Cheeky drop gets behind Olympic team

By Christopher Adams

Josh Scott says sponsoring the New Zealand team for next year's Olympics sends a message to the big brewers. Photo / Dean Purcell
Josh Scott says sponsoring the New Zealand team for next year's Olympics sends a message to the big brewers. Photo / Dean Purcell

A craft beer-maker that angered alcohol campaigners for promoting breakfast drinking has become an official sponsor of the New Zealand Olympic team.

Blenheim's Moa Beer says initial sponsorship activity will involve the release of limited edition packaging, as well as serving its products at NZ Olympic Committee, VIP and partner events in this country and abroad.

Founder and master brewer Josh Scott, son of Marlborough winemaker Allan Scott, said the sponsorship put craft beer on the map and was a "wake-up call" to the big brewers.

"This is the first time a craft brewery has had this level of sponsorship in New Zealand and we believe it's a world first," he said.

Moa, which is 70 per cent owned by 42 Below founder Geoff Ross's Business Bakery and Pioneer Capital, is becoming known for controversial marketing campaigns. In April the company launched a 5.5 per cent alcohol "breakfast beer" at a 7am event on Auckland's waterfront.

"You probably shouldn't drive there or tell the HR person in your office about it," Moa's promotional material said.

National Addiction Centre director Doug Sellman described the marketing as "breathtakingly bold".

"It's a completely irresponsible stunt from a health and addiction perspective, because it's normalising pathological behaviour," he was reported as saying.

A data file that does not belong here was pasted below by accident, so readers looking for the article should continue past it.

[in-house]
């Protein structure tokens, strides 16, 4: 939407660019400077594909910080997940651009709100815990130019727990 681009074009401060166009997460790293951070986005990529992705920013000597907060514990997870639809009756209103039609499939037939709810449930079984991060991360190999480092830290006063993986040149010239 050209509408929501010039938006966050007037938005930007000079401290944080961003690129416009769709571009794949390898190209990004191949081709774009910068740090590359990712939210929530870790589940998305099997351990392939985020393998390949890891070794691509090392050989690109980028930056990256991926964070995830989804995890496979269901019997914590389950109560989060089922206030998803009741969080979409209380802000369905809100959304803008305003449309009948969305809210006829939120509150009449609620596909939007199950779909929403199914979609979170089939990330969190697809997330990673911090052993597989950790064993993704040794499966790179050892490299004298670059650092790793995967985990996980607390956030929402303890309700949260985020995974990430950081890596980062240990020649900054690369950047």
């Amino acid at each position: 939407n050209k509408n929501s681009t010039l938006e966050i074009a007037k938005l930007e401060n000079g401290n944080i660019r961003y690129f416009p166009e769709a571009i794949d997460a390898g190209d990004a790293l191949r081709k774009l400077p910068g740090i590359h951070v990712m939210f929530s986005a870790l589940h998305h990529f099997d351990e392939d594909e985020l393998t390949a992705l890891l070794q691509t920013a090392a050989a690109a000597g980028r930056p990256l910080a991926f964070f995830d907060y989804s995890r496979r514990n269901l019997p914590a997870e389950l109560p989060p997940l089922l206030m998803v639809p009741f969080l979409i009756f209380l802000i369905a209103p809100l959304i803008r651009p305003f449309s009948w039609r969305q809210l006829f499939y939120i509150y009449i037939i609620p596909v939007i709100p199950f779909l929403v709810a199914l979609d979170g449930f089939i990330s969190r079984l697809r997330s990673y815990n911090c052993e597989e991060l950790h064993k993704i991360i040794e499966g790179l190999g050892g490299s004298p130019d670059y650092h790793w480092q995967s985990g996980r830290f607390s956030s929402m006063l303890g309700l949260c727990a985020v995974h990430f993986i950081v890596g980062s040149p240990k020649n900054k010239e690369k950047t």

In May, Moa offered a "booze bounty" of 15 cases of beer to anyone who damaged Wellington's mooted "Wellywood" sign.

NZ Olympic Committee commercial and marketing director Terry Daly said Moa was a "good fit" as a partner for the sports organisation.

Asked if the committee had any concerns about taking on a sponsor that promoted morning drinking, he said: "[Moa] are a great company and they fit perfectly with us."

Moa's marketing manager Sunil Unka said the company took an "irreverent and cheeky" approach to its marketing.

"It's often talked about in New Zealand that there's a cotton-wool, over-PC attitude applied across the board and in some places that's certainly legitimate but we're talking about a beverage that's there to be enjoyed," he said.

Unka said Moa had tripled its sales between the beginning of 2010 and early 2011.

"We're doing decent volumes - we're one of the larger of the craft brewers in New Zealand, but we're still miles off the big boys [Lion and DB Breweries], we're only a drop in their whole production," said Scott.

He said the company was exporting to the United States, Singapore, Vietnam and Australia.

A change among consumers to drink less beer, but of a higher quality, was driving growth in the craft market, Scott said.

He said craft beer - excluding Mac's Gold and Monteiths, which belong to Lion and DB Breweries - held a 5 per cent share of the total beer market this time last year, but that figure might now be close to 9 or 10 per cent.

* Founded by Josh Scott in 2003.
* Based in Blenheim.
* Exports to the United States, Australia, Vietnam and Singapore.

- NZ Herald

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